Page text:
his hand, and he who rules the army rules England.
But to what purpose are these questions, monsieur ?

D’ARTAGNAN. Pardon my want of etiquette, sire,
but I have heard it said that your Majesty believes
that if you could see this man, meet him face to face
and confer with him, you would triumph, either by
force or persuasion, over the only serious obstacle that
lies between you and Whitehall.

CHARLES. Yes, monsieur, it is true. My glory or
my obscurity depend upon that man.

D’ARTAGNAN. That is well, sire.

CHARLES. How well ?

D’ARTAGNAN. Why, sire, if this General Monk is as
troublesome as he seems to be, surely it is expedient
that you make an ally of him or get rid of him.

CHARLES (pacing up and down). If I could but see
him ! If I could but see him !

D’ARTAGNAN. Sire, you shall.


CHARLES. What do you mean ?

D’ARTAGNAN (imperturbably). I mean, sire, that your
Majesty and the General shall meet face to face this
very night that is, if your Majesty so wills it.

CHARLES (seizing D’ARTAGNAN by the shoulder and
speaking with intense earnestness). Do you mean that
he is here 1

D’ARTAGNAN. I do, sire.

(He goes to the window at back and pushes it open,
displaying the shore and the moonlit sea. The
twinkling lights of a ship at anchor a little way
out from shore are plainly visible. The sound of
waves, breaking gently upon the beach, drifts in
through the open casement.)

D’ARTAGNAN. He is down yonder on the coast,
guarded by four of your Majesty’s subjects simple
fishermen, but loyal to the death, although they do not
know their King is so near. I await but your Majesty’s
word to give the signal that will bring the General here.

CHARLES. But how, in the name of Heaven, man, have
you, a simple French soldier, contrived to inveigle the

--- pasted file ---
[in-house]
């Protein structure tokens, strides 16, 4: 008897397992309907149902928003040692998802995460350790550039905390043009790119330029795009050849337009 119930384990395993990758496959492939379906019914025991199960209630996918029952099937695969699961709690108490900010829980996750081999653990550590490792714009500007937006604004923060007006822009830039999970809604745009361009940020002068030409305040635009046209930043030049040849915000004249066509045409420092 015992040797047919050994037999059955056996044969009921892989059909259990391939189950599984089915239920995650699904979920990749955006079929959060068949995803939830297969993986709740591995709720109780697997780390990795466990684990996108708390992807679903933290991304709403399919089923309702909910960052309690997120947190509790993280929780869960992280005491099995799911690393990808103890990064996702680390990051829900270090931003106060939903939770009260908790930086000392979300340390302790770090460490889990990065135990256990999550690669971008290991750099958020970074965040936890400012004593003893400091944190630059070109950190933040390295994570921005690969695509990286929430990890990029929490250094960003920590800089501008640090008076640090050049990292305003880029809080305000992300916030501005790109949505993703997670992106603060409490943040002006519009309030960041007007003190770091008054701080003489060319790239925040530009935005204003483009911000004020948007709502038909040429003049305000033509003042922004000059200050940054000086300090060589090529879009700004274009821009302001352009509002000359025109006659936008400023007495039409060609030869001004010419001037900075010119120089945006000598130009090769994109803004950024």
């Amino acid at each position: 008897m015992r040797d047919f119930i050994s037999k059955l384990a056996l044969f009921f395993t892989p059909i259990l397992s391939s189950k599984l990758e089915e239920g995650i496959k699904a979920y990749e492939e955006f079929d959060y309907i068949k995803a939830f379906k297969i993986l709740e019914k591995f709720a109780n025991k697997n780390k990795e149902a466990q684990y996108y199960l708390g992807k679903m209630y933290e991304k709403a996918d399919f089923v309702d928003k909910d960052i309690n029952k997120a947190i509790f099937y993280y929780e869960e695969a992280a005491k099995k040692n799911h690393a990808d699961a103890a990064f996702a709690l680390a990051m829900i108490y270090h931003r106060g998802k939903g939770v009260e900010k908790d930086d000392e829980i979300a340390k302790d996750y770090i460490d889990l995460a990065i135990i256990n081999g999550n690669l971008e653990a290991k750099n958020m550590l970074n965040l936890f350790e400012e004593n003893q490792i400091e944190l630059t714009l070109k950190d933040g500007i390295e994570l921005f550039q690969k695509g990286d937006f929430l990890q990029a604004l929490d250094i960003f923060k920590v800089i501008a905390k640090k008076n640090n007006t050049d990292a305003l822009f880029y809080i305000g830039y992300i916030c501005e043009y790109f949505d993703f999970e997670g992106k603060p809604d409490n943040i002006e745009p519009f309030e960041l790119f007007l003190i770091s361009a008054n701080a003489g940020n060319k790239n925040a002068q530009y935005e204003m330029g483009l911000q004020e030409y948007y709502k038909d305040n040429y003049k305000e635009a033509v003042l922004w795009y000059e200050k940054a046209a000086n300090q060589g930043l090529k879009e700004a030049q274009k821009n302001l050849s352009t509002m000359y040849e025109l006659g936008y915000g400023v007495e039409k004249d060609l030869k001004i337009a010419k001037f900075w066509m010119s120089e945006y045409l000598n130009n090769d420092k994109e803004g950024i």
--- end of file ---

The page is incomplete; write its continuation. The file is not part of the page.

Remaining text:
most powerful man in England into such an undertaking ?

D’ARTAGNAN (with an air of sublime self -confidence).
‘Twas easy enough. I went yonder to Newcastle to
spy out how best to obtain your Majesty’s million,
only to find the General and the English army
encamped upon the very spot where it lies buried.
I then bethought me that it might serve your Majesty’s
purpose to have the man as well’ as the million, so,
sire, I bring him to you.

CHARLES. You bring him to me !

D’ARTAGNAN (with a grim little laugh}. Yes, sire.
The worthy General does not come as a willing visitor


to your Majesty. I bring him in a large chest, pierced
with holes to let the air in. He’s in it now.

CHARLES. Good God !

D’ARTAGNAN. Oh, don’t be uneasy, sire, he is
perfectly safe. I have seen to that. And now will
your Majesty be pleased to give audience to the
General or to have him thrown into the sea ?

CHARLES. Monsieur, are you insulting me with some
unworthy pleasantry ?

D’ARTAGNAN. You shall see, sire.

(He goes to the window and gives a long, low whistle, and
then stands in a listening attitude. Almost immedi-
ately an answering whistle is heard from the direction
of the shore. He then turns and faces the King.)

D’ARTAGNAN. You hear that, sire ?
(CHARLES nods.)

D’ARTAGNAN. In two minutes he will be here.

CHARLES (regarding D’ARTAGNAN wonderingly). Odd’s
fish, what a man !

D’ARTAGNAN. Is it your wish, sire, that I leave you ?

CHARLES. No, no, remain. ‘Fore God, man, I can
hardly realise yet the full import of what you have done.

(He walks up and down the room, his hands tightly
clasped behind his back. The tramp of feet is
heard without.)

CHARLES. Open the door, monsieur. (He steps back
into the shadow of the staircase.)

D’ARTAGNAN (throwing open the door). This way,

Enter four men with drawn swords. Between them, his
hands bound, walks GENERAL MONK. They halt in
the centre of the stage.


D’ARTAGNAN. Now, messieurs, you may leave your
prisoner. Return to the shore. Await me, but remain
within call.

Exeunt the four men.

(GENERAL MONK is left standing perfectly motionless
C. As the door closes CHARLES steps forward
into the light. MONK looks at him steadfastly from
under his lowering brows, but shows no sign of

D’ARTAGNAN. Monsieur Monk, you are in the
presence of your sovereign lord, King Charles II. of
Great Britain.

MONK (in a cold, disdainful voice). I know of no
king of Great Britain. I know of no one here even
worthy of bearing the name of gentleman. I remember
that an unworthy snare was laid for me. I fell into
that snare unsuspectingly so much the worse for me.
(He turns and addresses CHARLES.) Listen to what I
have to say to you. So far as my body is concerned
your plot has succeeded do what you please with it.
But remember you have not my mind. You may
kill my body, but you cannot force my mind to do